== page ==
Rescue workers were forced to suspend their operations on the giant 17-deck Costa Concordia after experts warned that the ship was slowly slipping off a rocky underwater shelf into the open Mediterranean with 2,380 tons of fuel on board. The rescue operations however, resumed later.
Choppy seas heightened fears that the ship lying half-submerged on its side off the Tuscan island of Giglio could sink completely in deep water. Emergency crews who have been working around the clock on the wreck since last Friday even sent down a small remote-controlled robot to determined whether the submerged side of the ship could be attached to its resting place.
The 114,500-ton liner crashed into rocks off the island of Giglio on the night of January 13 with 4,229 people from 60 countries on board and began to keel over just as passengers were settling down for supper at the start of their cruise. Stories of ordinary bravery meanwhile continued to emerge from the disaster.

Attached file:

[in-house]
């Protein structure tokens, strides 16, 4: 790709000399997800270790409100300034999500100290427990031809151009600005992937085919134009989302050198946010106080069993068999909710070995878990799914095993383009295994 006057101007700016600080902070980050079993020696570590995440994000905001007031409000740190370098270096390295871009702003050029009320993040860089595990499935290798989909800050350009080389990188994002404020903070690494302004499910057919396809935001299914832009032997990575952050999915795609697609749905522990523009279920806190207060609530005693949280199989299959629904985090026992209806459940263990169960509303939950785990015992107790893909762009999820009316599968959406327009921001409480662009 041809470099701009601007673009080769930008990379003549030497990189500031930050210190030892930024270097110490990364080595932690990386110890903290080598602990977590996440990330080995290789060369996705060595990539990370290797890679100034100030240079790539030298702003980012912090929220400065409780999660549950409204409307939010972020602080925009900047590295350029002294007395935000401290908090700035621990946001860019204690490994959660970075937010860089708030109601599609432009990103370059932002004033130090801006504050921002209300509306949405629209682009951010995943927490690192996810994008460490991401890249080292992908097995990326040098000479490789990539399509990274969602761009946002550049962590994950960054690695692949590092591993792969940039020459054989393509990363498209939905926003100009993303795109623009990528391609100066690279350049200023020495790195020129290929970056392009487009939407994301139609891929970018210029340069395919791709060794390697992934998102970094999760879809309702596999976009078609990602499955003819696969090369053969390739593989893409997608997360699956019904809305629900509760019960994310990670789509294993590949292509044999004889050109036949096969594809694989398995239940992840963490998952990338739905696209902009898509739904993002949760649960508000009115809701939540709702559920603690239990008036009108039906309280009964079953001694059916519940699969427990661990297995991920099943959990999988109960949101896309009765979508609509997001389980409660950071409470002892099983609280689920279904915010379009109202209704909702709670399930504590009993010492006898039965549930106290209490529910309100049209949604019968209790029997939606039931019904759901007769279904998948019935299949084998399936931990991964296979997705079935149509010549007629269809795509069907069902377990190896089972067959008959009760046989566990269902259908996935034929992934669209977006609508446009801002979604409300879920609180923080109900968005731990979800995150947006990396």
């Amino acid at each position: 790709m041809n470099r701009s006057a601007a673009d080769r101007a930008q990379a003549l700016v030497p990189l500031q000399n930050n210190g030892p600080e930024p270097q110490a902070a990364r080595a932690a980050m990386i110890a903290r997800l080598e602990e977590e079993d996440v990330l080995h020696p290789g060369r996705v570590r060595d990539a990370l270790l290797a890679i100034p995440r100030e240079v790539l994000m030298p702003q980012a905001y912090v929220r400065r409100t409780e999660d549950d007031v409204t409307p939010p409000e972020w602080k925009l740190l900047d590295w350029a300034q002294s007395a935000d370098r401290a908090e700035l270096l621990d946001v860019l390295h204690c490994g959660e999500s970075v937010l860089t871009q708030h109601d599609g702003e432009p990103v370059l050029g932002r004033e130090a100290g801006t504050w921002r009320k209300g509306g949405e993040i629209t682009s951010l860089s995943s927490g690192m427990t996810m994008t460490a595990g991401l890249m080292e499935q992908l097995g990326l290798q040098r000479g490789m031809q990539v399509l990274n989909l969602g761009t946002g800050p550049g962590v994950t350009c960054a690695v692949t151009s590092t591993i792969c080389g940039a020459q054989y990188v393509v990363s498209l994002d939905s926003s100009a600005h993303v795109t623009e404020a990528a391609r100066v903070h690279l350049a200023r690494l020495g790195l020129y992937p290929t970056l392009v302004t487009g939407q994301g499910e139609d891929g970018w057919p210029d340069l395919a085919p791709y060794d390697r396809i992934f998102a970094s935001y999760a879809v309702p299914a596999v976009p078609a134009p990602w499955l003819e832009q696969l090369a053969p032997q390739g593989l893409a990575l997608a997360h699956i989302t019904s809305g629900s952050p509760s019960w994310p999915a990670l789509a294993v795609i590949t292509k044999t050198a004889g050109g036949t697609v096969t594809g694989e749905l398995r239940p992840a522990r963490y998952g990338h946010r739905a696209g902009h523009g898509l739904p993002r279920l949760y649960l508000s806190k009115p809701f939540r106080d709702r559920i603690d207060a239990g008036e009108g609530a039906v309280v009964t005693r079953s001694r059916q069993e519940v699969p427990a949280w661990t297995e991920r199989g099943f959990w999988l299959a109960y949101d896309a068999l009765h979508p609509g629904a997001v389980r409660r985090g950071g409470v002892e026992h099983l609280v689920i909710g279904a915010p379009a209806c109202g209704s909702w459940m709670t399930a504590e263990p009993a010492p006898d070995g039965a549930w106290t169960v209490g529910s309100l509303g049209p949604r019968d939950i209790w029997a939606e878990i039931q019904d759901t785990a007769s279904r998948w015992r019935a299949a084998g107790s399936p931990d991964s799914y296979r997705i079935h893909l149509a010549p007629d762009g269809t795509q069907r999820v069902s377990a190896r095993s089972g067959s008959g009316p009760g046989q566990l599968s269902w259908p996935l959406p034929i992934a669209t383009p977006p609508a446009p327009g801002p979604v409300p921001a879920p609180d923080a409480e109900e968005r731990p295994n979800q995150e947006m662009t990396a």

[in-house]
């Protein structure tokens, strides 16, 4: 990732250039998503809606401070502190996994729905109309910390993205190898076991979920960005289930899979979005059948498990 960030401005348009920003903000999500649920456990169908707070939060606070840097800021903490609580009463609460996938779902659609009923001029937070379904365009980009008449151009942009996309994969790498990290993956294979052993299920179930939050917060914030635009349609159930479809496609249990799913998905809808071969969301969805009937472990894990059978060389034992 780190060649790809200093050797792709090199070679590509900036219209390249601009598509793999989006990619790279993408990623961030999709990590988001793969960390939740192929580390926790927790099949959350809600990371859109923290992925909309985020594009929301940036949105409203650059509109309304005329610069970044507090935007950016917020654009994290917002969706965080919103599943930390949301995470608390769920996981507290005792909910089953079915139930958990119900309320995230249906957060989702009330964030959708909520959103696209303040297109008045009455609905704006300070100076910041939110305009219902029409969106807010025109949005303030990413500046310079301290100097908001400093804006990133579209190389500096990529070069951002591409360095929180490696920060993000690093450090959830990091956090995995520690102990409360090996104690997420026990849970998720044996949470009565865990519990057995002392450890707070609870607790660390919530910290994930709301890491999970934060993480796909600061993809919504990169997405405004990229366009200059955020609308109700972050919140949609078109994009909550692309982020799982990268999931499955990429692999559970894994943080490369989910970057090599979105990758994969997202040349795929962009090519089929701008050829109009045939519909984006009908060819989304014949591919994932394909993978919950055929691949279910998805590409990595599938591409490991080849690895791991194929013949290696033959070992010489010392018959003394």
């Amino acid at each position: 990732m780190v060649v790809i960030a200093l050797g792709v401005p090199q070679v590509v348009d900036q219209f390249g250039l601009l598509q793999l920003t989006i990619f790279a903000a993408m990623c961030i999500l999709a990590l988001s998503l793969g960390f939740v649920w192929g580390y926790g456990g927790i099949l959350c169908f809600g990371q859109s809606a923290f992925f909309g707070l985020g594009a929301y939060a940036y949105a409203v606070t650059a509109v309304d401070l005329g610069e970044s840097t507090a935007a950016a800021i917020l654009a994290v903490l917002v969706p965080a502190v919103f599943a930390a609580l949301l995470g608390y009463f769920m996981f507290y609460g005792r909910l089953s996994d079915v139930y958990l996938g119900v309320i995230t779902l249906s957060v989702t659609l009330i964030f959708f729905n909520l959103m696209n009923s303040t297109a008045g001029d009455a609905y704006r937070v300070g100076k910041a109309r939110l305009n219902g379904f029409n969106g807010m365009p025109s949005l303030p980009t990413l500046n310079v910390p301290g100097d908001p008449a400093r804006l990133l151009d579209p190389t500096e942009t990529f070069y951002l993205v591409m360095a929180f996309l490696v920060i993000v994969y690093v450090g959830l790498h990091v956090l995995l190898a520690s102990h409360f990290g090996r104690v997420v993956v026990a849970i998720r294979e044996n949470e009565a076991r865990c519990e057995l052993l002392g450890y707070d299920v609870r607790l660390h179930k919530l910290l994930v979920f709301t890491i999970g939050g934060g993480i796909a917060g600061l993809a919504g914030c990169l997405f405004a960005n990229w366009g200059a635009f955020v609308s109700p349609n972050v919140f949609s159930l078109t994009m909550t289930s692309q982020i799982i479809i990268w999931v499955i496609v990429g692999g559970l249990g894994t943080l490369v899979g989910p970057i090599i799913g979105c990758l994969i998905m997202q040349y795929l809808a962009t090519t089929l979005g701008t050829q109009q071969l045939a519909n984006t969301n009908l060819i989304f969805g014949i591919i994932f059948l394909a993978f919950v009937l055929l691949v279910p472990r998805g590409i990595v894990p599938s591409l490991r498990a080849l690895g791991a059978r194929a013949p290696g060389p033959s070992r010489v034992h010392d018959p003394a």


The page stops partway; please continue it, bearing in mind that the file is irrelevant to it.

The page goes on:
A crew member who worked as an animator on board said he quickly put on his super hero costumes to reassure children as the vessel began to list and the ship's chaplain said captain Francesco Schettino -- since reviled as an incompetent coward -- had cried in his arms once on shore.
Thirty-year-old Giovanni Lazzarini said he dressed up as Spiderman, Mister Incredible and even Wonder Woman to entertain eight children in a theatre. "I put on the costumes to try to ease the fears of the children" after the ship crashed, he said, quoted by the Corriere della Sera newspaper.